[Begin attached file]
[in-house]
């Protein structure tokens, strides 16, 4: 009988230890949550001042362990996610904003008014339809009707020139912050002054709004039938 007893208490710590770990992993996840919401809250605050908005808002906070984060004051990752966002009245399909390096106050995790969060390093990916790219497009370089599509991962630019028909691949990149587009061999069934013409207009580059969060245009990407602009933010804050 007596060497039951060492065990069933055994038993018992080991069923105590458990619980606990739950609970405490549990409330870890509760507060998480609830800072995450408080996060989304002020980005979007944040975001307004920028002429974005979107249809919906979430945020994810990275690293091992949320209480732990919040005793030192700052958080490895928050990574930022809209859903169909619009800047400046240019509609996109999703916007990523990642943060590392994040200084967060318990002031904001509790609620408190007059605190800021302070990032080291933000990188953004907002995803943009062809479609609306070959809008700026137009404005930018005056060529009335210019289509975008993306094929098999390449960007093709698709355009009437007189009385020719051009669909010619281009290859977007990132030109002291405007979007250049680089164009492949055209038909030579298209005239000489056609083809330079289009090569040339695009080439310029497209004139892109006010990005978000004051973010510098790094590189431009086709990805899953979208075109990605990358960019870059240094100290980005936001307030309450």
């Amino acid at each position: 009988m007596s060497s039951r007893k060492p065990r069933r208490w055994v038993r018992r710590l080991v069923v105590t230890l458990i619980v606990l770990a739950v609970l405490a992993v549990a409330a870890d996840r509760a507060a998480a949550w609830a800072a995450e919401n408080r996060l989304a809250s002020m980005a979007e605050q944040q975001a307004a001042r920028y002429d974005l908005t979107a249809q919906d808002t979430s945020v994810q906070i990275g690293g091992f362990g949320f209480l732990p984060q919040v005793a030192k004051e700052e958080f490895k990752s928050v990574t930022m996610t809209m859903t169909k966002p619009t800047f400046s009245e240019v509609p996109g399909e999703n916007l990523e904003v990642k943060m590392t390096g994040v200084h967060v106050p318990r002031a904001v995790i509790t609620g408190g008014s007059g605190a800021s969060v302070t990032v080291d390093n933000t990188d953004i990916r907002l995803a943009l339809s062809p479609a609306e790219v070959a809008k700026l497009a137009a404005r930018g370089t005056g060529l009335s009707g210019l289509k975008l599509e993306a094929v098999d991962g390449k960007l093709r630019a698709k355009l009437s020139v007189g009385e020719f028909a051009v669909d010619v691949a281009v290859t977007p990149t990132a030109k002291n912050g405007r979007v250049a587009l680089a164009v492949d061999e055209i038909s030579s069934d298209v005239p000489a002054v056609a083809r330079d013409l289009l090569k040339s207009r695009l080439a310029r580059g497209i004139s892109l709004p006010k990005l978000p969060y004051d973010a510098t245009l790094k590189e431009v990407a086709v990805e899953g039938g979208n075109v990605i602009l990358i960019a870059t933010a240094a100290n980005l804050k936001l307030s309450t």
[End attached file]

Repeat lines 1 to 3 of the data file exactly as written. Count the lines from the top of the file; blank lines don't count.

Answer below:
[in-house]
């Protein structure tokens, strides 16, 4: 009988230890949550001042362990996610904003008014339809009707020139912050002054709004039938 007893208490710590770990992993996840919401809250605050908005808002906070984060004051990752966002009245399909390096106050995790969060390093990916790219497009370089599509991962630019028909691949990149587009061999069934013409207009580059969060245009990407602009933010804050 007596060497039951060492065990069933055994038993018992080991069923105590458990619980606990739950609970405490549990409330870890509760507060998480609830800072995450408080996060989304002020980005979007944040975001307004920028002429974005979107249809919906979430945020994810990275690293091992949320209480732990919040005793030192700052958080490895928050990574930022809209859903169909619009800047400046240019509609996109999703916007990523990642943060590392994040200084967060318990002031904001509790609620408190007059605190800021302070990032080291933000990188953004907002995803943009062809479609609306070959809008700026137009404005930018005056060529009335210019289509975008993306094929098999390449960007093709698709355009009437007189009385020719051009669909010619281009290859977007990132030109002291405007979007250049680089164009492949055209038909030579298209005239000489056609083809330079289009090569040339695009080439310029497209004139892109006010990005978000004051973010510098790094590189431009086709990805899953979208075109990605990358960019870059240094100290980005936001307030309450």
């Amino acid at each position: 009988m007596s060497s039951r007893k060492p065990r069933r208490w055994v038993r018992r710590l080991v069923v105590t230890l458990i619980v606990l770990a739950v609970l405490a992993v549990a409330a870890d996840r509760a507060a998480a949550w609830a800072a995450e919401n408080r996060l989304a809250s002020m980005a979007e605050q944040q975001a307004a001042r920028y002429d974005l908005t979107a249809q919906d808002t979430s945020v994810q906070i990275g690293g091992f362990g949320f209480l732990p984060q919040v005793a030192k004051e700052e958080f490895k990752s928050v990574t930022m996610t809209m859903t169909k966002p619009t800047f400046s009245e240019v509609p996109g399909e999703n916007l990523e904003v990642k943060m590392t390096g994040v200084h967060v106050p318990r002031a904001v995790i509790t609620g408190g008014s007059g605190a800021s969060v302070t990032v080291d390093n933000t990188d953004i990916r907002l995803a943009l339809s062809p479609a609306e790219v070959a809008k700026l497009a137009a404005r930018g370089t005056g060529l009335s009707g210019l289509k975008l599509e993306a094929v098999d991962g390449k960007l093709r630019a698709k355009l009437s020139v007189g009385e020719f028909a051009v669909d010619v691949a281009v290859t977007p990149t990132a030109k002291n912050g405007r979007v250049a587009l680089a164009v492949d061999e055209i038909s030579s069934d298209v005239p000489a002054v056609a083809r330079d013409l289009l090569k040339s207009r695009l080439a310029r580059g497209i004139s892109l709004p006010k990005l978000p969060y004051d973010a510098t245009l790094k590189e431009v990407a086709v990805e899953g039938g979208n075109v990605i602009l990358i960019a870059t933010a240094a100290n980005l804050k936001l307030s309450t």